2002 Denver Annual Meeting (October 27-30, 2002)

Paper No. 2
Presentation Time: 1:20 PM


SKEWES, M. Alexandra1, ARÉVALO, Alejandra2, FLOODY, Ricardo2, ZUÑIGA, Patricio H.2 and STERN, Charles R.1, (1)Department of Geological Sciences, Univ of Colorado, CB-399, Boulder, CO 80309-399, (2)Superintendencia Geología, El Teniente, CODELCO-Chile, Millán 1040, Rancagua, Chile, skewes@stripe.colorado.edu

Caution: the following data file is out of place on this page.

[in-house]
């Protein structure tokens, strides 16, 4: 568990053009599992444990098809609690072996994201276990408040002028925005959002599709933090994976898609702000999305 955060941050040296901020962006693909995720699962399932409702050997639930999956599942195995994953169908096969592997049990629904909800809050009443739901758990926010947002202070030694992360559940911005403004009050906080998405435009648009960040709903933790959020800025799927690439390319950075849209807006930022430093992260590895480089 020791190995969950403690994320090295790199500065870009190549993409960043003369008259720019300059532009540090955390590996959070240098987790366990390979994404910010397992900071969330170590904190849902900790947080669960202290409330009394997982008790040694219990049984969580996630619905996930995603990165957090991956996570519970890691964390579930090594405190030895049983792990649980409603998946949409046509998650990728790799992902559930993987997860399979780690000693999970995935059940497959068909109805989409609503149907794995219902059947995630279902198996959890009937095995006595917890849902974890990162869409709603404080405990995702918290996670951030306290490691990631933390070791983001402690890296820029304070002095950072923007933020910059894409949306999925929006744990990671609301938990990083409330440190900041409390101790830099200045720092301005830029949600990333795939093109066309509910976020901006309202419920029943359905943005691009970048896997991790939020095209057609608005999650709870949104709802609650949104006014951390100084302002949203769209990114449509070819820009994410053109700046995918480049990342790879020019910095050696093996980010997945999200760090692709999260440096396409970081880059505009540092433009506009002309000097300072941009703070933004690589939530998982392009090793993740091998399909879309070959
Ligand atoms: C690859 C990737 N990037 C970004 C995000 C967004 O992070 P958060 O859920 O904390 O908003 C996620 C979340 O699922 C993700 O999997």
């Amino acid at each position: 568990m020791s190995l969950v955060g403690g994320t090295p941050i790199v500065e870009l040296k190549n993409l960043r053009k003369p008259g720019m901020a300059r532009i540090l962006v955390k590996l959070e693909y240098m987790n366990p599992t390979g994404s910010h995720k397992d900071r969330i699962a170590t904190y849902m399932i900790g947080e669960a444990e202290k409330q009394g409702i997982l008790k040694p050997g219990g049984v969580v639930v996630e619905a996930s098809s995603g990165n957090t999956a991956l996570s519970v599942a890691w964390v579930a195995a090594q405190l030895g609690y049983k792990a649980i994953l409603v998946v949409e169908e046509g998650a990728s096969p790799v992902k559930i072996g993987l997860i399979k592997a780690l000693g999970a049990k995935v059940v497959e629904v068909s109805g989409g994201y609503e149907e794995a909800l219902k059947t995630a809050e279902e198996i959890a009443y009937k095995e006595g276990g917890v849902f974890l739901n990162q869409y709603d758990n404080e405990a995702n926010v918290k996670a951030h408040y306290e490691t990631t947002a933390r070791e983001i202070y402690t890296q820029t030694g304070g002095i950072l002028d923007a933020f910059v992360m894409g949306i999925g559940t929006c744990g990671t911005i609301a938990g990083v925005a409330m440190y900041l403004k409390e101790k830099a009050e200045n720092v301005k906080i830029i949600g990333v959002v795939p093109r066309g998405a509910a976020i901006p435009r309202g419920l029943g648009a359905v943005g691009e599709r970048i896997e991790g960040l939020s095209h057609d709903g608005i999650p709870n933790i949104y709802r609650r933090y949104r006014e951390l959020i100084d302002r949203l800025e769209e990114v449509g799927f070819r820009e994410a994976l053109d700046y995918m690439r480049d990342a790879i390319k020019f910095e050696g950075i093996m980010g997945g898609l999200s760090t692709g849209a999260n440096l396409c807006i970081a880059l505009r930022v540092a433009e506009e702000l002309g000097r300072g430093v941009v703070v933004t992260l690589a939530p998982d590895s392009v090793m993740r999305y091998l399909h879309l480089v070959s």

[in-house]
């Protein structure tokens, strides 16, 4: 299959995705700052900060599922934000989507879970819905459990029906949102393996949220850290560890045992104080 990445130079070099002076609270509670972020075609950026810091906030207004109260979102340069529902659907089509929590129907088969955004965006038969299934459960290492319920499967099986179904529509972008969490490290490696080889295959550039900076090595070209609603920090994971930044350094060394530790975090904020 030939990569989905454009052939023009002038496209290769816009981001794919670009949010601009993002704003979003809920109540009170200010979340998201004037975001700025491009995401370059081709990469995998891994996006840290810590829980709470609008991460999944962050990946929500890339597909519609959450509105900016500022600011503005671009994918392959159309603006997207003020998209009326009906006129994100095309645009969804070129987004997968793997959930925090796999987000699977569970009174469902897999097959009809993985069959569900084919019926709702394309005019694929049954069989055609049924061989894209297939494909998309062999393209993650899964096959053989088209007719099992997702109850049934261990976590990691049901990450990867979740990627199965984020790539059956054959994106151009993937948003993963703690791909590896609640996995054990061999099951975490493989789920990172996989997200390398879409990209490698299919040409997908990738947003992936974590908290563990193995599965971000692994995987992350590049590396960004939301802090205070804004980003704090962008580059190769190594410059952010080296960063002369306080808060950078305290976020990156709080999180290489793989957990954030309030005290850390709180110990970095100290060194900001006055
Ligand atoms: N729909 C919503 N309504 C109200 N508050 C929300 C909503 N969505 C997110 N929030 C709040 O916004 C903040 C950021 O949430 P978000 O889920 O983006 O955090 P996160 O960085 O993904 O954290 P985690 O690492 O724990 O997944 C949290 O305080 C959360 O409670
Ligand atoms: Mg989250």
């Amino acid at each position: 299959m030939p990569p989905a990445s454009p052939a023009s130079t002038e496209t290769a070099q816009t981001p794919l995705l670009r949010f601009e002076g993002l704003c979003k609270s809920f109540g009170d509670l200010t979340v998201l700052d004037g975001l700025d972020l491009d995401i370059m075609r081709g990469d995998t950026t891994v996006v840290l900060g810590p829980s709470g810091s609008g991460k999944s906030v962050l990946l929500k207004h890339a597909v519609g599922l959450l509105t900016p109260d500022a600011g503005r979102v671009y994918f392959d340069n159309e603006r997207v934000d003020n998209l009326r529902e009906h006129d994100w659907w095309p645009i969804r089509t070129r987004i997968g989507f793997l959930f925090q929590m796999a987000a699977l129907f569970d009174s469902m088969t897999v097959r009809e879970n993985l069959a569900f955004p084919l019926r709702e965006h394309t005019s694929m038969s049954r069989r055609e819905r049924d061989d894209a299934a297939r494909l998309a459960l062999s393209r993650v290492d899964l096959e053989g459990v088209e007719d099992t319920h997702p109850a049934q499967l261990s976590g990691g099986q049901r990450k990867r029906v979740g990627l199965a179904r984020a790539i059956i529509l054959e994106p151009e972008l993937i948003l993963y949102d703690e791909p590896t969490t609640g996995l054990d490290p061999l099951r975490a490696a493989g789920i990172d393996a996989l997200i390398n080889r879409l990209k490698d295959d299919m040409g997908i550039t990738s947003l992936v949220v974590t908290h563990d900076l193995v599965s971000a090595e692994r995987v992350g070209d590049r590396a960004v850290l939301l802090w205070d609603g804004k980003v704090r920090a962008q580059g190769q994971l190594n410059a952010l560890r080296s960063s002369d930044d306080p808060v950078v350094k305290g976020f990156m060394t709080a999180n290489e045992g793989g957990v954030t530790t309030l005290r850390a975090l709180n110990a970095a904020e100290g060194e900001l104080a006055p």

El Teniente, located in the Andes of central Chile, is the world’s largest copper deposit. Copper was emplaced in multiple telescoped late Miocene and Pliocene magmatic-hydrothermal biotite, anhydrite, and tourmaline breccias hosted in middle Miocene mafic intrusive rocks. Felsic intrusions cut both these breccias and their mafic intrusive host rocks, and have truncated and redistributed pre-existing copper mineralization. Both felsic and mafic intrusive rocks were later cut by post-mineralization dikes of intermediate composition. Igneous activity ended in the area with the eruption of mafic lavas around the deposit, after which the Andean magmatic arc migrated >35 km to the east. The extensive history of mafic igneous activity at El Teniente is consistent with the dominantly mafic nature of Andean magmatism, which is generated by melting in the mantle wedge above subducting, dehydrating Nazca plate oceanic lithosphere. During the development of El Teniente, volatile-rich mantle-derived mafic magmas mixed within an open-system magma chamber below the deposit rather than erupting to the surface. Mafic magmas provided heat, water, sulfur, iron, metals and copper to the base of the system. Sulfur and metal-rich aqueous brines and vapor concentrated in and exsolved out of the upper part of this open magma chamber, producing brecciation, alteration and Cu-mineralization within the rocks above. This process generated multiple independent mineralized breccia complexes, beginning first with biotite breccias followed by both barren and mineralized anhydrite, tourmaline and rock flour breccias which emplaced the large tonnage, high-grade ore at El Teniente. As the input of mafic magmas into the chamber below the deposit decreased, smaller felsic and intermediate porphyry dikes intruded into the mineralized rocks and finally magmatic activity ceased.